During World War Two the station entered strange period. Nominally “Neutral” Spain extended it’s operating agreement with France to the Vichy Regime, puppets of the occupying German Nazis. Trains of French grain headed to Canfranc, whilst Spanish tungsten headed North to feed the Nazi war machine. Looted gold was also a noted wartime cargo. The station became the haunt of spies, where secrets were traded and clandestine deals made. Refugees from war torn Europe trickled through, particularly escaping Jews and escaped allied military personal were not uncommon passengers.

By the 1960’s Canfranc’s glory days were long gone, but it’s fate was sealed on 20 March 1970 when a runaway freight train on the French side of the Somport tunnel derailed and demolished one of the largest river bridges. The French Government decided not to rebuild it but to truncate the line some 11km from the border at Bedous.

In Spain, Canfranc Station is still open, if two trains a day formed of a single car can be counted as open!

The main station building after years of neglect and standing derelict is currently under gradual restoration. The local government of Aragon plans to turn it into a hotel and visitor centre and at the same time build a more modern station alongside, because international trains are coming back! On the French side work has started to rebuild the line and with modern “Gauge Changing” technology through trains will now be possible.

In the meantime, Harls and I purred over the Somport Pass, 1632m/5354ft.

Somport Pass

We paused to take in the view and then rolled down the hill to Canfranc, just to see with our own eyes what all the fuss was about.

Canfranc Sation


We weren’t disappointed!

I think I’ll come back for a train ride one day.

Catch you soon.

Dookes

It’s Just a Date on The Calendar!

I’m going to get straight down to it…I hate New Year!

It’s just a date on the calendar.
For example, when was the last time anyone wished you “Happy 28th March” ???

I know, lots of things have happened on the 28th March:

In 1801 the Treaty of Florence ended the war between France and the Kingdom of Naples. – Interesting.
In 1802 the second ever asteroid was discovered, it was named 2 Pallas. – Cool.
In 1910 the first seaplane took off from water. – Also Cool.
In 1942 British Commandos raided St Nazaire and disabled the Normandy Dry Dock. – Legendary.

….but my point is New Year is just another date on the Gregorian calendar and really has no special significance. You can choose any one of the other 365 and find significant things in history, yet for the most part we just ignore them.

Around the world tomorrow, on each local stroke of Midnight things go silly; bells ring, fireworks are let off and people jump into fountains! Then for the next month or so we have to put up with cheery “Happy New Year” from everyone we speak to whether we know them or not!

I even got wished “HNY” today, a full 38 hours before midnight on the 31st/1st!!!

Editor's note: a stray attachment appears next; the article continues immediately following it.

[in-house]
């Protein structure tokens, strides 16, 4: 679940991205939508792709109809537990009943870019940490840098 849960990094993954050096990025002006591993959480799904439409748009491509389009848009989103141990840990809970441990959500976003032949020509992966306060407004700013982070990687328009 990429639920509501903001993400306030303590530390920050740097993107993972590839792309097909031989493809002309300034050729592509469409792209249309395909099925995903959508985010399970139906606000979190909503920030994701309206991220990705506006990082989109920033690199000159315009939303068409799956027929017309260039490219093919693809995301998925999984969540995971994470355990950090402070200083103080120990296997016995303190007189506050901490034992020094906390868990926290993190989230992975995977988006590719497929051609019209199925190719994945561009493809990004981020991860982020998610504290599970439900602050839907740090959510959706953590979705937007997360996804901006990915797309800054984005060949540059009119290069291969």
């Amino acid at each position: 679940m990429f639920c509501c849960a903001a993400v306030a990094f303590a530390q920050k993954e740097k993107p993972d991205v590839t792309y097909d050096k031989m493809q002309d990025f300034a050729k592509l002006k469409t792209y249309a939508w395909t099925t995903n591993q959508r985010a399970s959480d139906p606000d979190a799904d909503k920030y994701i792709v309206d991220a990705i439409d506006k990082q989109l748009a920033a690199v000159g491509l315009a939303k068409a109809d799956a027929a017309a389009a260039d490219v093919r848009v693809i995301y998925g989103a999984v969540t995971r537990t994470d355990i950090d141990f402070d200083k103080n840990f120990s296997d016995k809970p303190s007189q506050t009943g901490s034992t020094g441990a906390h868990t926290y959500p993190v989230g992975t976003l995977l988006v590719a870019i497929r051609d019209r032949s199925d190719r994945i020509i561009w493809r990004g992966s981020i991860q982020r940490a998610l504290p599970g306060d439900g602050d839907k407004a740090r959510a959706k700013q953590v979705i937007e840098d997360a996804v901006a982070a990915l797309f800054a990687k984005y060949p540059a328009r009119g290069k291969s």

I guess if it makes you happy, go for it.

Me? I’ll be tucked up in bed and asleep, dreaming of Harley days to come….which leads me on to today.

As a bid to take my mind off the impending date change I got the two girls out of the workshop. Hettie needed a wash and polish.

Hettie

Harls just needed checking over and telling how much I love her!

Harls

Once Hettie was beautified, I started them both up and let them warm through before tucking them up safely in the workshop again.

Yes OK, there is a New Year coming and yes I’m looking forward to it, if only to get out and do some Harley miles again!

Catch you soon

Oh yes, I nearly forgot…..Happy New Year!

Dookes

Remembering Teresa, Ellen and John who rode on ahead in 2019.

Ring Out Those Bells!

“Now is the Solstice of the year.
Winter is the glad song that you hear.”

As part of my extended birthday celebrations last weekend I had the pleasure of attending The Jethro Tull Christmas Concert in the wonderful Medieval Wells Cathedral.

Wells Cathedral: Photo Rodw


The was a bit of a pilgrimage for me as a long time Tull (and indeed other Prog Rock bands) fan, I had never seen one of their Christmas Concerts. Putting it simply, it was wonderful! To cap it all they performed their seasonal hit “Solstice Bells” and I was accompanied by my oldest mate known in this blog as Vifferman!

Incidentally, 100% of the ticket sales were donated to the upkeep of that wonderful ancient Cathedral.

Now it doesn’t take much to make me happy, which might seem a bit strange for a chap who owns two big Harley Davidson motorbikes, but it’s true. Today, for example, is one of those things that no-one can own, hold or claim; it’s the Winter Solstice and I’m a very happy Dookes as a result!

It’s probably fair to say that this has become my favourite day of the whole year!

In our Northern Hemisphere it is the shortest day, when the Sun barely shows itself above the horizon and then for the briefest possible time! Sunset today was just before 16:00hrs!

Stennes Sones Orkney


The Solstice marks the turn of the seasons when the days begin to grow longer and the warmth of Summer begins its long return journey.

It’s also the real beginning of Winter.

I written before how the relevance of this turning point has become stronger for me as I have grown older; I now understand the ancient people who venerated the turning seasons and the Celestial Calendar.